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Sunday, March 3, 2024
March 3, 2024

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Servicemen raise awareness through playing baseball

By , Columbian sports reporter

RIDGEFIELD — With their first game of the summer in a lightning delay, several players from the U.S. Military All-Star team stood in the outfield with members of the Showtime 18U baseball squad.

They laughed, had some friendly competition and got to know one another as the rain drenched the Ridgefield Outdoor Recreation Complex.

The game, which was part of the Hanson Cossman Tournament, was eventually cancelled. Still, there was valuable lessons to be learned.

“I think we’re all still little kids at heart,” said Tim Duncan, a member of the U.S. Coast Guard out of Seattle. “When I was their age, it was all competition. … We’re out here spreading the love. At the end of the day, it’s a bigger picture than stepping on ballfields.”

The U.S.A. emblazoned across the team’s camouflage uniforms say as much.

The Red, White and Blue Tour continues through the end of the month, including two stops in Ridgefield on Thursday and Friday.

The tour’s goal is to recognize the sacrifices the service men and women made for the country. They will play some baseball, meet some people and represent Old Glory.

“We have guys coming from Afghanistan and all over the world,” Duncan said. “It’s awesome. You have guys who have played in the minor leagues or wherever and guys who were a little less fortunate, who all had to go serve their country. This is an opportunity to step away from that and do something they love.”

Baseball is the common ground everyone shares, Duncan said. All five branches of the military are represented on the team from all over the country.

As they come together, they, too, see fans rally behind them.

“It’s a divisive world we’re in right now,” Duncan said. “You get to support a cause you love and it’s hard not to put all your differences aside.”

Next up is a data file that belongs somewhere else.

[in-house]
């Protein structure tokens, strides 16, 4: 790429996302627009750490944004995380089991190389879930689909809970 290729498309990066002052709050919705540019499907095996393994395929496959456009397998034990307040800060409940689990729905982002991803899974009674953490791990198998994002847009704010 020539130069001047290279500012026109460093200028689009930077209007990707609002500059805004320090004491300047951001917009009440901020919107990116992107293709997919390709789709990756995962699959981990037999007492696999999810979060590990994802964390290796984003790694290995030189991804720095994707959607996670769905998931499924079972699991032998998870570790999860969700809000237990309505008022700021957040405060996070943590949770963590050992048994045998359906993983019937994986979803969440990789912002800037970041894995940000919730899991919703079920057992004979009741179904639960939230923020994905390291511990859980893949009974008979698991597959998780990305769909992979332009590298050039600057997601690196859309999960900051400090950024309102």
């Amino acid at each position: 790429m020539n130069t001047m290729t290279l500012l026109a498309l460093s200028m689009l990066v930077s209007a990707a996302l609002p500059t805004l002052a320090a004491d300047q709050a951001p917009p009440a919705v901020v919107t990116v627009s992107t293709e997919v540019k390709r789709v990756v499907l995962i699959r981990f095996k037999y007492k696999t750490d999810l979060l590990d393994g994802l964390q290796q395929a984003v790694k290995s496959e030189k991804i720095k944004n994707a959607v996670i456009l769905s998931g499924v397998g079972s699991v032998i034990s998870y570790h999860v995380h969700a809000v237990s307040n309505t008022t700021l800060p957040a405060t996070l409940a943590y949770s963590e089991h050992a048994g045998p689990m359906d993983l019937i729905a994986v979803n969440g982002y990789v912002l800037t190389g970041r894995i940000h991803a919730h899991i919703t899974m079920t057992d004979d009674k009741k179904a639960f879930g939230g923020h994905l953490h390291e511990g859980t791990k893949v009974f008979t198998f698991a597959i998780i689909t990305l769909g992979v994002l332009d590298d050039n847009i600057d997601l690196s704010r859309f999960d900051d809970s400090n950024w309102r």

Brandon Cole Perez is the only player on the team not part of the U.S. military. An Edinburg, Texas, native, Perez has baseball roots. His father, Gilberto, was a high school baseball coach until he contracted a flesh-eating virus that eventually took his life at 63.

After helping assist his father as he dealt with the chronic illness, Perez found his calling as an EMT. He is the lone representative for first responders on this tour.

“The EMS doesn’t get as recognized as it should,” Perez says. “We have to have people protecting the country when these men are away.”

Shortly after high school, Perez hung up his baseball cleats. He didn’t find his way back into the game until two years ago.

He took part in the 2018 Fallen Soldiers Tour through Texas, and jumped at the chance to compete in the Pacific Northwest this season.

“It’s an amazing feeling,” Perez said. “Playing baseball with a great group of guys and great men that serve for our country to allow us the freedom we have today. There’s nothing better to do in the world.”

The All-Stars play a 6 p.m. game Thursday at the RORC. Scheduled to pitch in that game is United States Navy veteran Anthony “Tony” Davis, of La Center.

Davis was a Navy helicopter crewman. His job meant plunging into the sea as a rescue swimmer, or manning a machine gun as his helicopter swooped down to check out a possible threat.

He broke his back in a 2005 car accident upon his return to the states after a deployment overseas, and was told by doctors he would never walk again.

He has since become a competitive rower and baseball player. He told his story to the team earlier this week and will start Thursday’s Independence Day contest.

The team is also being honored at the Ridgefield Raptors game on Friday.

Columbian sports reporter